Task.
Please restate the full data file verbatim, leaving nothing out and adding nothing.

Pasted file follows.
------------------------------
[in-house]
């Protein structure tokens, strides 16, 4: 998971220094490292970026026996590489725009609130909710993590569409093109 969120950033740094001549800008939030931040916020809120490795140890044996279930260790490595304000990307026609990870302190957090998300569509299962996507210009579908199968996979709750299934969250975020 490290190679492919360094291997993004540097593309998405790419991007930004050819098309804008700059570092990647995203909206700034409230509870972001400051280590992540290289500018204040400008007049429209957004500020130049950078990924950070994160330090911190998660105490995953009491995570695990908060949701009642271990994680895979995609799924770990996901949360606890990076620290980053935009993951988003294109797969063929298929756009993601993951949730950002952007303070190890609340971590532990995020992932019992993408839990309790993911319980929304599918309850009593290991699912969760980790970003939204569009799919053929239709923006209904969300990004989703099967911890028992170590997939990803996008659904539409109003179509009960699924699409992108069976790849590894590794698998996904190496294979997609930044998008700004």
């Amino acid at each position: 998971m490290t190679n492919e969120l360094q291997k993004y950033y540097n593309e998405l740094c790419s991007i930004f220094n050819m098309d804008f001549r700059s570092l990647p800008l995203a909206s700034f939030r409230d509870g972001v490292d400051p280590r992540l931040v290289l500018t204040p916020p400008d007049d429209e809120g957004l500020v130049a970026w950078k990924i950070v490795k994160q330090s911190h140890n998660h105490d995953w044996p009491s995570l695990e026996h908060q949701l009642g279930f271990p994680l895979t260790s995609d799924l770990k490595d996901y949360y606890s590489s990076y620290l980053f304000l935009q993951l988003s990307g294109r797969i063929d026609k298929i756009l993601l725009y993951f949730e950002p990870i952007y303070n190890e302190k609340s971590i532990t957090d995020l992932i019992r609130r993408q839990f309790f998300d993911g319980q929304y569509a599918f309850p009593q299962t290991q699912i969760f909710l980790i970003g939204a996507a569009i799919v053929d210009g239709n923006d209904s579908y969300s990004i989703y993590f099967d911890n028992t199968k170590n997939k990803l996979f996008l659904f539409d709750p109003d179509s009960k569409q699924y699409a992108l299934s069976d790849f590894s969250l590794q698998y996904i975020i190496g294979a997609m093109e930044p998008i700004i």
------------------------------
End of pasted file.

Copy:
[in-house]
């Protein structure tokens, strides 16, 4: 998971220094490292970026026996590489725009609130909710993590569409093109 969120950033740094001549800008939030931040916020809120490795140890044996279930260790490595304000990307026609990870302190957090998300569509299962996507210009579908199968996979709750299934969250975020 490290190679492919360094291997993004540097593309998405790419991007930004050819098309804008700059570092990647995203909206700034409230509870972001400051280590992540290289500018204040400008007049429209957004500020130049950078990924950070994160330090911190998660105490995953009491995570695990908060949701009642271990994680895979995609799924770990996901949360606890990076620290980053935009993951988003294109797969063929298929756009993601993951949730950002952007303070190890609340971590532990995020992932019992993408839990309790993911319980929304599918309850009593290991699912969760980790970003939204569009799919053929239709923006209904969300990004989703099967911890028992170590997939990803996008659904539409109003179509009960699924699409992108069976790849590894590794698998996904190496294979997609930044998008700004």
């Amino acid at each position: 998971m490290t190679n492919e969120l360094q291997k993004y950033y540097n593309e998405l740094c790419s991007i930004f220094n050819m098309d804008f001549r700059s570092l990647p800008l995203a909206s700034f939030r409230d509870g972001v490292d400051p280590r992540l931040v290289l500018t204040p916020p400008d007049d429209e809120g957004l500020v130049a970026w950078k990924i950070v490795k994160q330090s911190h140890n998660h105490d995953w044996p009491s995570l695990e026996h908060q949701l009642g279930f271990p994680l895979t260790s995609d799924l770990k490595d996901y949360y606890s590489s990076y620290l980053f304000l935009q993951l988003s990307g294109r797969i063929d026609k298929i756009l993601l725009y993951f949730e950002p990870i952007y303070n190890e302190k609340s971590i532990t957090d995020l992932i019992r609130r993408q839990f309790f998300d993911g319980q929304y569509a599918f309850p009593q299962t290991q699912i969760f909710l980790i970003g939204a996507a569009i799919v053929d210009g239709n923006d209904s579908y969300s990004i989703y993590f099967d911890n028992t199968k170590n997939k990803l996979f996008l659904f539409d709750p109003d179509s009960k569409q699924y699409a992108l299934s069976d790849f590894s969250l590794q698998y996904i975020i190496g294979a997609m093109e930044p998008i700004i």